I’m not saying Facebook should clap hands better – I’m saying Twitter laughs its collective ass of at the jokes they think a man is making. To be certain, not every one-liner I make as Fake Man gets traction on Twitter, but not one post I’ve made on Facebook has achieved anywhere near the traction that Fake Man gets on Twitter daily with the same material – and Fake Man has only ¼ the Twitter followers Real Me does on Facebook. What does that say about how we’re willing to hear things from men that we aren’t from women?
Ever thus it was to the woman who learned it was better to sell my jokes to men and have them be told and laughed at, rather than trying to tell them myself and have most of the crowd look at me like I was showing a dog a card trick.
Now? It’s not so much about anyone laughing.
In the space of 2 years men think it’s okay to shout down a woman – most especially if the man doesn’t know a damn thing about what they’re spouting off upon. It really didn’t used to be that way.
Men have come to believe that demanding and screaming and pretending they are in charge is the same thing as actually being in charge. Their justification for continued abuse is more about the need for rage and control than about anything intellectual.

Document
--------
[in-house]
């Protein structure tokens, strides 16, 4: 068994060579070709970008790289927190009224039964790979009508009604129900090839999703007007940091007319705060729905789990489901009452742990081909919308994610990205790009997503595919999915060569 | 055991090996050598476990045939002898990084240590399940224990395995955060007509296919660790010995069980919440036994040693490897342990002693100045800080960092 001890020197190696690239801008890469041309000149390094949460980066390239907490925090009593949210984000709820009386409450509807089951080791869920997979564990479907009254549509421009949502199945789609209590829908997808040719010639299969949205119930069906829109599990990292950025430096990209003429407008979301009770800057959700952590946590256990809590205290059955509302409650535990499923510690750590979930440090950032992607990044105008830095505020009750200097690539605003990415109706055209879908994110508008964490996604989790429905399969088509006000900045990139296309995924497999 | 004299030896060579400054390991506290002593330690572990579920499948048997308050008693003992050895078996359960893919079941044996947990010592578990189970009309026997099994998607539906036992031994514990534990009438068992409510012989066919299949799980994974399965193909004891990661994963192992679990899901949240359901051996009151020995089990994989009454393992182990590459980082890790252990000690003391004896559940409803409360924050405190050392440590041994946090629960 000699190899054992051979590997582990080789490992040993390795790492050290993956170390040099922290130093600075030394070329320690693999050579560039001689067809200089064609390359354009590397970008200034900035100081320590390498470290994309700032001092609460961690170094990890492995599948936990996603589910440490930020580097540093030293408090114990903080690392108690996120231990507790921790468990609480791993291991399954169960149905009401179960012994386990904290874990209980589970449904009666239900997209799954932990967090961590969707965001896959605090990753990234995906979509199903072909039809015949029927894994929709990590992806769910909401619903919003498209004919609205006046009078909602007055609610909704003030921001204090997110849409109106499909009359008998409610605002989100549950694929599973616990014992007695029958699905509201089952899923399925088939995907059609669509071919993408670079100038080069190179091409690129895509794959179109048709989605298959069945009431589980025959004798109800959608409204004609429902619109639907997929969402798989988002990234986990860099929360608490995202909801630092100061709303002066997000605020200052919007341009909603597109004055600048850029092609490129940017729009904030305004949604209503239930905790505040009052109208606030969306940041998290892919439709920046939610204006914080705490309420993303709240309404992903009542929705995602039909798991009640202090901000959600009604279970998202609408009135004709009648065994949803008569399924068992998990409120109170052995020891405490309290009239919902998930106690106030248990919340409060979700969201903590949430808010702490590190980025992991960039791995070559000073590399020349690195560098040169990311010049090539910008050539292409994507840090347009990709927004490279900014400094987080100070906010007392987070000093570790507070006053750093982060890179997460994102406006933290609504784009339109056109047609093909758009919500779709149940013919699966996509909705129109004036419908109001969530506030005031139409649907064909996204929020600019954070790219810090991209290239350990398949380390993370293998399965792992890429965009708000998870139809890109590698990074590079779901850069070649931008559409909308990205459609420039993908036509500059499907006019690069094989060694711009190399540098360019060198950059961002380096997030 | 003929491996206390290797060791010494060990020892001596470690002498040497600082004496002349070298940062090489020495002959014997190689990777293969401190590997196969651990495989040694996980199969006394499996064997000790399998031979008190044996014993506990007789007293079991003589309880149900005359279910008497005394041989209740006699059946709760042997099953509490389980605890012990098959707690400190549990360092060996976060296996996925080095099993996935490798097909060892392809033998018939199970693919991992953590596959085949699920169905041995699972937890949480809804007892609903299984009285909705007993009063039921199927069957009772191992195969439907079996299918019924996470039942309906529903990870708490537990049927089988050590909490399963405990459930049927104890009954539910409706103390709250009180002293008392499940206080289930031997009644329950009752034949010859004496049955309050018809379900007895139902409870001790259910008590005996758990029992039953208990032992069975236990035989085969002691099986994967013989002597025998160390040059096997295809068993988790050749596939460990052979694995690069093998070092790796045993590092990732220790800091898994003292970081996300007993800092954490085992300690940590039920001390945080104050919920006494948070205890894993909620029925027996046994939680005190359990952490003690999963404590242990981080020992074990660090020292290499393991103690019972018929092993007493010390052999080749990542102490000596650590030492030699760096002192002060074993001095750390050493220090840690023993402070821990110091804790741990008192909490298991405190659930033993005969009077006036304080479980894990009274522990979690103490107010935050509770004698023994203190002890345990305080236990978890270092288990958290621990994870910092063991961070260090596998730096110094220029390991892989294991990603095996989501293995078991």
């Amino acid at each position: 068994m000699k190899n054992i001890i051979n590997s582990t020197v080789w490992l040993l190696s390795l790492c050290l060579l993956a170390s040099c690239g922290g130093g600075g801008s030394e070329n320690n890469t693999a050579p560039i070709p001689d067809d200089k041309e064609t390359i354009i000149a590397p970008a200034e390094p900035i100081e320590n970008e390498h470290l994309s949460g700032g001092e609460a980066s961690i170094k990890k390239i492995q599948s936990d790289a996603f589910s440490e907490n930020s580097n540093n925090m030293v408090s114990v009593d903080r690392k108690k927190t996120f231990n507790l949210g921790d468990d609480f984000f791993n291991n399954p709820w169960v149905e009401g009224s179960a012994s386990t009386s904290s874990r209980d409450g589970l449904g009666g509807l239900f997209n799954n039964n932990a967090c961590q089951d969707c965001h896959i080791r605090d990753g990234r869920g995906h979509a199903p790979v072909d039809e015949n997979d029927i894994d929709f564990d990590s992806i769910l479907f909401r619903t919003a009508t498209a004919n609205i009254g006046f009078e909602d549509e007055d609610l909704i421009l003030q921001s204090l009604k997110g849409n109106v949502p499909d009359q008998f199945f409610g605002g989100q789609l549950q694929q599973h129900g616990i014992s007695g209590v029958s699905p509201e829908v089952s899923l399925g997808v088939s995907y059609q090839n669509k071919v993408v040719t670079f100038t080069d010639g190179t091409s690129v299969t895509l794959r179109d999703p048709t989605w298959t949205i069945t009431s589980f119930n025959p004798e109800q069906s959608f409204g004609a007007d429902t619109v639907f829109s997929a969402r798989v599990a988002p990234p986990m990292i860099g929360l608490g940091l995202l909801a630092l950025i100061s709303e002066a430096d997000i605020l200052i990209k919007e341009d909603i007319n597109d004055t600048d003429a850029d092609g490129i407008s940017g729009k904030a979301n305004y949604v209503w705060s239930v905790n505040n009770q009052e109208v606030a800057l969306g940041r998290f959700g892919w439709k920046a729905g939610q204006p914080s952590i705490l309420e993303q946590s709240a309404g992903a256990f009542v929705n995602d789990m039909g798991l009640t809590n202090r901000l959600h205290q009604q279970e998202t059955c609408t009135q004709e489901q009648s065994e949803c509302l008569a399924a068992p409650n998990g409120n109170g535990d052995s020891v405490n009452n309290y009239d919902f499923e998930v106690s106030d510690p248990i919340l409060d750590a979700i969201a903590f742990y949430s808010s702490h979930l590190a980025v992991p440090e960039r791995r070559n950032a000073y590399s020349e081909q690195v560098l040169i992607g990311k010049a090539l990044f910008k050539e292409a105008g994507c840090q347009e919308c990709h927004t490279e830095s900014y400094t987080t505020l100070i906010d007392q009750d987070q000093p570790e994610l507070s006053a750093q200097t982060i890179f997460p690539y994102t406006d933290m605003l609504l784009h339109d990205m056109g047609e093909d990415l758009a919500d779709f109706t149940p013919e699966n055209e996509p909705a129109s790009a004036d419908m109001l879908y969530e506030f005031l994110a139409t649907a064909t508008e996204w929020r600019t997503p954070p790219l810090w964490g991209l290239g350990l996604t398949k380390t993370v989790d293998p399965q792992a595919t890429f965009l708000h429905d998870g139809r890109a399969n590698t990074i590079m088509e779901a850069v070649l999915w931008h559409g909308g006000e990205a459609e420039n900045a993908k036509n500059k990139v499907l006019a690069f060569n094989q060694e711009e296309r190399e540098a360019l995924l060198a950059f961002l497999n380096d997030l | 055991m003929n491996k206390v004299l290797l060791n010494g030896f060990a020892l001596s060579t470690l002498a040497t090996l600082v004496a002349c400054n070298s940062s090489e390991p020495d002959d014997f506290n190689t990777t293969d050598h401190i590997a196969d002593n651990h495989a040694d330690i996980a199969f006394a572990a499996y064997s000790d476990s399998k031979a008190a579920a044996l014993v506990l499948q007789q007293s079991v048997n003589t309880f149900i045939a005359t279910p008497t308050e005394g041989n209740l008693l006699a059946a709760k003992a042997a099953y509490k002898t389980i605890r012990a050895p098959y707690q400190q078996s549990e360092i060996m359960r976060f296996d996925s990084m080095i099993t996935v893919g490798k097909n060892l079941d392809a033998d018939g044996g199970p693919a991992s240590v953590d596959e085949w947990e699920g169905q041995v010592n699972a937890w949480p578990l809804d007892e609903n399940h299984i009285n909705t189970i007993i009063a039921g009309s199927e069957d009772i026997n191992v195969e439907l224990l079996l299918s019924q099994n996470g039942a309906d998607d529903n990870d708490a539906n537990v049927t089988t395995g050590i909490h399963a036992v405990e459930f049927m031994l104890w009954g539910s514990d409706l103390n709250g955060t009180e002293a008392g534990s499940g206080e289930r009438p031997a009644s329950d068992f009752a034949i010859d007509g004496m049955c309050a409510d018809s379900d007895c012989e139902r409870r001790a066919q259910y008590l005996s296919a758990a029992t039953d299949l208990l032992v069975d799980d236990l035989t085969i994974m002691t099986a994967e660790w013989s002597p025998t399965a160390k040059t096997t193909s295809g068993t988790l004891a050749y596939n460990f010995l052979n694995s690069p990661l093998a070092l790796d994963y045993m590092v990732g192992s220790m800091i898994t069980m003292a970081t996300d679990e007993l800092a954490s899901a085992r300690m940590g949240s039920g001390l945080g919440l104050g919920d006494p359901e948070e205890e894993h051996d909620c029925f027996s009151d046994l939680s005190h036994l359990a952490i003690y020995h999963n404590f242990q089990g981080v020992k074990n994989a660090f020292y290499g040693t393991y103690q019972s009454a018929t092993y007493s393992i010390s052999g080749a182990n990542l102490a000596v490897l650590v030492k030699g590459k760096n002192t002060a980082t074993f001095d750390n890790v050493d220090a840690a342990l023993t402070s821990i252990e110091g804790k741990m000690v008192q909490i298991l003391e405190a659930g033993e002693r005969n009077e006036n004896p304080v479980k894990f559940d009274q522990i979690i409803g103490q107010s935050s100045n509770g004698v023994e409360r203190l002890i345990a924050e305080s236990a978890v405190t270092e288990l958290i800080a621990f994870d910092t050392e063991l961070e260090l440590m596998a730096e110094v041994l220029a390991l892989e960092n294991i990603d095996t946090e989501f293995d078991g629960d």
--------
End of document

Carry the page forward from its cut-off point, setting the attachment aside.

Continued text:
The worst thing you can do to a man like that is ignore them and make them feel unimportant – unless maybe you laugh at them. Laughing is cause for primal rage.
The day after I published part 1 of this piece I started to have people post to my wall the story of the woman beaten to death in front of her children by her husband on their anniversary, while on a family reunion cruise in Alaska, just 6 hours after the trip got underway. The reason why Daddy brained Mommy with a blunt object, the young child who fled the cabin in mortal fear told the crew? Mommy laughed at Daddy.
“Men are afraid that women will laugh at them. Women are afraid that men will kill them.” Margaret Attwood
Real Me is keeping screen shots of Real Abuse and plain old dickish behavior that is happening with alarming frequency that I’ll address in Part 3.
Keep Resisting. Please.
It’s the only thing we have.